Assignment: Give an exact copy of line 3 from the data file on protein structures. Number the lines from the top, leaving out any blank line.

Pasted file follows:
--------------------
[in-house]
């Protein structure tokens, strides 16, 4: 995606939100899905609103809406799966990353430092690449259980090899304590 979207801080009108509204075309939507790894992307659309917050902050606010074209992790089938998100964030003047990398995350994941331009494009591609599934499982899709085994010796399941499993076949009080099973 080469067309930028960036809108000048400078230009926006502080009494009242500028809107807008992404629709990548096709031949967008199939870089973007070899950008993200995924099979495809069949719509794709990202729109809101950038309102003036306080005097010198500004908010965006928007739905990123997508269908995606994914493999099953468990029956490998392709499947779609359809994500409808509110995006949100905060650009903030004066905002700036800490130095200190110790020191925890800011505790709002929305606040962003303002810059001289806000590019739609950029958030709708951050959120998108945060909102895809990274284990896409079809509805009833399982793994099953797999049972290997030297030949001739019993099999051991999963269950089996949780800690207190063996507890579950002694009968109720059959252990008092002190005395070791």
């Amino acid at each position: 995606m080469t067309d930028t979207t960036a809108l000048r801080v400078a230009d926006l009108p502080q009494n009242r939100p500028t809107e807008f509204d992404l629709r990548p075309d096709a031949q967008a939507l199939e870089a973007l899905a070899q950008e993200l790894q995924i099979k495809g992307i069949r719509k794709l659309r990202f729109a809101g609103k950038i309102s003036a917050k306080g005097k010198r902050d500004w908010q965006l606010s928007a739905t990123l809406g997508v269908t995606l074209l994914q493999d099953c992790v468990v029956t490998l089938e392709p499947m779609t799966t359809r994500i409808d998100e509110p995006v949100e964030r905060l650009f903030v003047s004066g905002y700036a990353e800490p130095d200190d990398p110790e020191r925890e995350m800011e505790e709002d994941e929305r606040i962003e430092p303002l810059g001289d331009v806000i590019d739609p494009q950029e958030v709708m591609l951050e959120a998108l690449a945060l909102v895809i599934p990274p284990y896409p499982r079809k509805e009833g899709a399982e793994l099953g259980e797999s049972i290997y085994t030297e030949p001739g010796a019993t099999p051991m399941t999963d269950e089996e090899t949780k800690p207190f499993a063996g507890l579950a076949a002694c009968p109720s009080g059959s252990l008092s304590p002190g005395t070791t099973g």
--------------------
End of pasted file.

């Amino acid at each position: 995606m080469t067309d930028t979207t960036a809108l000048r801080v400078a230009d926006l009108p502080q009494n009242r939100p500028t809107e807008f509204d992404l629709r990548p075309d096709a031949q967008a939507l199939e870089a973007l899905a070899q950008e993200l790894q995924i099979k495809g992307i069949r719509k794709l659309r990202f729109a809101g609103k950038i309102s003036a917050k306080g005097k010198r902050d500004w908010q965006l606010s928007a739905t990123l809406g997508v269908t995606l074209l994914q493999d099953c992790v468990v029956t490998l089938e392709p499947m779609t799966t359809r994500i409808d998100e509110p995006v949100e964030r905060l650009f903030v003047s004066g905002y700036a990353e800490p130095d200190d990398p110790e020191r925890e995350m800011e505790e709002d994941e929305r606040i962003e430092p303002l810059g001289d331009v806000i590019d739609p494009q950029e958030v709708m591609l951050e959120a998108l690449a945060l909102v895809i599934p990274p284990y896409p499982r079809k509805e009833g899709a399982e793994l099953g259980e797999s049972i290997y085994t030297e030949p001739g010796a019993t099999p051991m399941t999963d269950e089996e090899t949780k800690p207190f499993a063996g507890l579950a076949a002694c009968p109720s009080g059959s252990l008092s304590p002190g005395t070791t099973g």